From "The Huger Games" trilogy.
"Funny birds and something of a slap in the face to the" oppressive government which had bred the all male Jabberjay as information gathering homing birds. The rebels used them to spread miss-information and the government abandoned the birds "to die off in the wild. Only they didn't die off. Instead, the jabberjays mated with female mockingbirds, creating a whole new species that could replicate both bird whistles and human melodies."
A symbolic icon worn by Katniss Everdeen, first as a symbol of protection and a totem from her home district.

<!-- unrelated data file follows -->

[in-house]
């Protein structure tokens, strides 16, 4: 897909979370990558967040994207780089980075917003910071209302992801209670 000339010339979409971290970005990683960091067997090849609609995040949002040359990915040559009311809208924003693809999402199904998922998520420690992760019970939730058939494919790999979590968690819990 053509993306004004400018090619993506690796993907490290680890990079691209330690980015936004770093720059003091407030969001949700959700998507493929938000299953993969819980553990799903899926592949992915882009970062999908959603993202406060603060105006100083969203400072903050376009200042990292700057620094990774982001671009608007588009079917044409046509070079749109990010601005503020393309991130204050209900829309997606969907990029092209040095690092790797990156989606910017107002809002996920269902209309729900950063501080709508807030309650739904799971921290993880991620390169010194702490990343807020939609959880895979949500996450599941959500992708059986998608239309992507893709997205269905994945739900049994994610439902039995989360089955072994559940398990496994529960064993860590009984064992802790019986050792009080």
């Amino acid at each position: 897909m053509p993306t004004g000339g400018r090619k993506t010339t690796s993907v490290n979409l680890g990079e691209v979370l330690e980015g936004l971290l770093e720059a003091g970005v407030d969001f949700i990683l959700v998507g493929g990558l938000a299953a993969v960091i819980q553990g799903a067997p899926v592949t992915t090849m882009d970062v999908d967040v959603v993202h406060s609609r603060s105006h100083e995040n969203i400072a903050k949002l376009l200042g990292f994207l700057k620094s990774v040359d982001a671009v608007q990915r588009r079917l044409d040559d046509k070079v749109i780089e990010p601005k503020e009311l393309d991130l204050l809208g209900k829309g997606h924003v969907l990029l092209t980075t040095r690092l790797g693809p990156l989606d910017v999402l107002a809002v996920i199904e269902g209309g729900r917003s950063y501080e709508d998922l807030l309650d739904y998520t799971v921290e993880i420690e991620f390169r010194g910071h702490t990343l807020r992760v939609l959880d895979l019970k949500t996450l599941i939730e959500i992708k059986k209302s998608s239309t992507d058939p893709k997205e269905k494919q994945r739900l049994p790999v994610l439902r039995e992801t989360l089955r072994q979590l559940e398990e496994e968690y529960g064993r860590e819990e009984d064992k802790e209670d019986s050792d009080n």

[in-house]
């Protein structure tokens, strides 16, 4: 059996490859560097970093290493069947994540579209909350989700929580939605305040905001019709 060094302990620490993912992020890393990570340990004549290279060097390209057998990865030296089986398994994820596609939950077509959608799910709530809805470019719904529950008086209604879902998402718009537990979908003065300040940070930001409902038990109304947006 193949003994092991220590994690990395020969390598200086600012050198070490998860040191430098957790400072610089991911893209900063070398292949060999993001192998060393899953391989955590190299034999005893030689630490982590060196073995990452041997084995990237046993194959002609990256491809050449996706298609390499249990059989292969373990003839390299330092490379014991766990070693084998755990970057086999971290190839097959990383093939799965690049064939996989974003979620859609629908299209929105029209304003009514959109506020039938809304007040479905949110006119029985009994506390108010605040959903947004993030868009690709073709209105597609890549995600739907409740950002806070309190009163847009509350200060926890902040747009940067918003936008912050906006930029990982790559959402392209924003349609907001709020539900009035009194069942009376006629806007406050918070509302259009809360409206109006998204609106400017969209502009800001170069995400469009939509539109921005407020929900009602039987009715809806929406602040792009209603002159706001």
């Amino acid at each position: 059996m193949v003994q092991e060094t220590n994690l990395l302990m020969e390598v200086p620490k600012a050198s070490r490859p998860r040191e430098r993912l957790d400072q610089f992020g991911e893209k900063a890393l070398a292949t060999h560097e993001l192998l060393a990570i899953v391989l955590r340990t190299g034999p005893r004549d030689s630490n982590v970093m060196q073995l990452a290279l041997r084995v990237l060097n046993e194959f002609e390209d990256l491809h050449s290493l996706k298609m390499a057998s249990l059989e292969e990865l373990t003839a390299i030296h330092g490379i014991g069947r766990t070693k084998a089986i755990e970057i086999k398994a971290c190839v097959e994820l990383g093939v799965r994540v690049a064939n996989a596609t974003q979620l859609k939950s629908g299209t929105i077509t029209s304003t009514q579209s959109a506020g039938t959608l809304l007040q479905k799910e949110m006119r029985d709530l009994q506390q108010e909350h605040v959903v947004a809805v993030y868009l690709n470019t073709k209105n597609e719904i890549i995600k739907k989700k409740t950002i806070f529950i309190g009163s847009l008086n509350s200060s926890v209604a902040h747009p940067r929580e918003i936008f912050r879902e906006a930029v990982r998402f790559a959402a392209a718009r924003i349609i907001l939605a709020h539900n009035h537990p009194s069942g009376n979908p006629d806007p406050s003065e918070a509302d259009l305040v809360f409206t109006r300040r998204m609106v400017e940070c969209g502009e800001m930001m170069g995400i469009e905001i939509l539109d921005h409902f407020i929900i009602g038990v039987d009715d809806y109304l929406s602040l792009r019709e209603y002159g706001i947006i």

The origins of the Mocking-jay pin differ in the book and the movie.
Collins, Suzanne (2009-09-01). The Hunger Games (pp. 42-44). Scholastic Books.
The mocking-jay pin is not just a pretty trinket to wear.
Katniss meets a girl that claims to have special mockingjay friends that will carry messages for her.
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